The High Court of Allahabad held in the Hardutt Ray Gajadhar Ram v. Commissioner of Income Tax [xv] that a deed which divided the rights and obligations equally amongst the three major and the lone minor partner was invalid as it was in contravention of Section 30 as it bestowed upon the minor not only the benefits of the partnership, but also the liabilities of personal nature (including but not limited to his interest/share in the partnership). Earlier there was some confusion in this regard as the Madras High Court in Jakka Devayya v. Commissioner of Income Tax [xvi] and Vincent and Ors. v. Commissioner of Income Tax[xvii], the Patna High Court in Sahai Bros. v. Commissioner of Income Tax [xviii] and the Bombay High Court in Dwarakadas Khetan & Co. v. Commissioner of Income Tax [xix] was of the view even if the partnership deed did make minor a full-fledged partner like all other partners insofar as making him personally liable, the deed should be read liberally and his liabilities to be confined in accordance with Section 30. In the landmark Commissioner of Income-tax v. Dwarkadas Khetan and Co case, [xx] however, the Supreme Court of India overturned the Bombay High Court judgment and held that a partnership wherein a minor is made a partner to the extent that he was to be held personally liable for loses along with having the right to vote and take part in the business could not be registered by the Income Tax Department. Moreover, in case the Income Tax Authorities register the partnership as one being only between the adult partners, where in fact there are certain minor partners as well, a new contract is made which is substantially different from the one being executed and hence the original contract cannot say to have been validly registered by registration of this “new” contract. [xxi] Therefore, it is clear that the position of the law is that a partnership deed should clearly (or on a being read as a whole [xxii]) make it clear that the minor partners are not personally liable for the losses suffered by the firm.
Further, in Banka Mal Lajja Ram & Co. v. Commissioner of Income Tax, Delhi, [xxiii] it was held that a minor (Satish Kumar) cannot legitimately become a full-fledged partner through his guardian (his mother Shrimati Shakuntala Devi) even if the other partners are consenting. In contrast, in the C.I.T., Mysore v. Shah Mohandas Sadhuram, [xxiv] it was held that a contract of partnership which only bestows its benefits upon the minor cannot be held invalid on merely the ground that guardian purported to contract on the minor’s behalf until it is in contravention of the provisions of Section 30. The deed in Hardutt Ray’s case [xxv] was also invalid on the ground that the natural guardian had lost the right of being the (natural) guardian and consequently the right to enter into a contract on behalf of the minor due to adoption of the minor (Krishna Murari). The question as to whether the guardian is himself a partner or not is more or less insignificant. [xxvi] In C.I.T. v. Kedarmall Keshardeo, [xxvii] it was held that where the widowed mother (wife of deceased partner) entered into a partnership on her own behalf and as the natural guardian of minor son, the minor son did not automatically become a partner. Therefore, the clear position of law in this regard is that deed remains valid even in cases where the guardian contracts on behalf of the minor insofar as the minor is not made personally liable and the guardian still possessed the right of being the guardian when he contracted on the minor’s behalf.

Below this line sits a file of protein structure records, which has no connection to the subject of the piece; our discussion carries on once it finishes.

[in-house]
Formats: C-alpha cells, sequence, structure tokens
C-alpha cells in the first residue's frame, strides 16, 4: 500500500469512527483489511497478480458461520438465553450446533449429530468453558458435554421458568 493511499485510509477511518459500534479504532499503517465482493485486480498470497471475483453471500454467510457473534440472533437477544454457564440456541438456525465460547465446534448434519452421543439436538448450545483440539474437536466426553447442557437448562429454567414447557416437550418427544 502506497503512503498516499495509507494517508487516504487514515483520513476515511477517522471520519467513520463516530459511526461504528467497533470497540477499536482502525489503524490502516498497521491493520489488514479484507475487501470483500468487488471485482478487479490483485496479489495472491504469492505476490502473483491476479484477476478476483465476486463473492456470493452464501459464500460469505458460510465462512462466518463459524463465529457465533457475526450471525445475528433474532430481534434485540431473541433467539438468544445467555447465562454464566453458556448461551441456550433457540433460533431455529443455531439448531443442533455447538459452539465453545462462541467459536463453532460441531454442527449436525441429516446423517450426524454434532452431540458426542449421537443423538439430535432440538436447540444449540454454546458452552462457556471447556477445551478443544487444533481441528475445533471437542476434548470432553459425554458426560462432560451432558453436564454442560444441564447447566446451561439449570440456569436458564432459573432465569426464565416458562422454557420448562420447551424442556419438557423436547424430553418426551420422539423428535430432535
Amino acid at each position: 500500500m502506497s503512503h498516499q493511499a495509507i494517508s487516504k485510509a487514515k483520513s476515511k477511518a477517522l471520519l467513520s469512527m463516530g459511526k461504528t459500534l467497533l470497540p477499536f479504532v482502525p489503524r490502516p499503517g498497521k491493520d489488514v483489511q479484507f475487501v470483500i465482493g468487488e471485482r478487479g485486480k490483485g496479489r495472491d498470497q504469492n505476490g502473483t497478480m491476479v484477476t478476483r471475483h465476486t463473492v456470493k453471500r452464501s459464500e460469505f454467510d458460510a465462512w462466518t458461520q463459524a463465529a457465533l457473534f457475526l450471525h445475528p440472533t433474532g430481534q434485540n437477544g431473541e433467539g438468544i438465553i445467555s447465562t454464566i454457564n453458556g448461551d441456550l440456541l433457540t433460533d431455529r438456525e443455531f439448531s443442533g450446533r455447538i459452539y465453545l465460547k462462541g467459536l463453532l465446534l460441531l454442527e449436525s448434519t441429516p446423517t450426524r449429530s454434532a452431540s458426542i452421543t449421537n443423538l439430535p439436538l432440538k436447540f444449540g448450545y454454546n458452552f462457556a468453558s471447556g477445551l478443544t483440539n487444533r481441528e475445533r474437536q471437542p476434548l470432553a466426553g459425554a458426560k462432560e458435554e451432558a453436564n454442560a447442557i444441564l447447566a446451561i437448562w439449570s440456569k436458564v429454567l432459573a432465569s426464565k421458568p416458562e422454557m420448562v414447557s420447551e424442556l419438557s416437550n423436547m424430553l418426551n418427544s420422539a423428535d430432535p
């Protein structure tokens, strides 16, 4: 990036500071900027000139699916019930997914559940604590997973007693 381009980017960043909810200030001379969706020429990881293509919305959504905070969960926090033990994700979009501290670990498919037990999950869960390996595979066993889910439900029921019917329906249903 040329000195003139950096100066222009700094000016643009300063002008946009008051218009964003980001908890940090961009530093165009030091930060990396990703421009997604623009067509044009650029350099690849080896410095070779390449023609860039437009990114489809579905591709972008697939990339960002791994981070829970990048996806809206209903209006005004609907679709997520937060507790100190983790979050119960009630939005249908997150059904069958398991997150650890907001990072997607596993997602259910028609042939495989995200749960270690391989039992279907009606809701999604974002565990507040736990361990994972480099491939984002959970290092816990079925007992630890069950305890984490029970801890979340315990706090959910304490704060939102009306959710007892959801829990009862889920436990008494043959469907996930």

Rights and Liabilities of the minor
Under sub-section (2), a minor entitled to the benefits of a partnership is bestowed with the right to share the profits as well as the property, as may have been decided at the time of minor’s admission to the benefits of the partnership in question. [xxx] Further, the minor has the right to inspect any of the accounts of the firm. [xxxi] This access is however limited to only the accounts and the minor does not have the right to access other books such as those which may contain trade secrets. [xxxii] This limitation to the right of the minor, however seems commonsensical and equitable as the minor is not liable to the extent to which the full-fledged partners are liable, i.e., personally. The minor also has the right to sue for benefits of the partnership to which he is admitted. [xxxiii]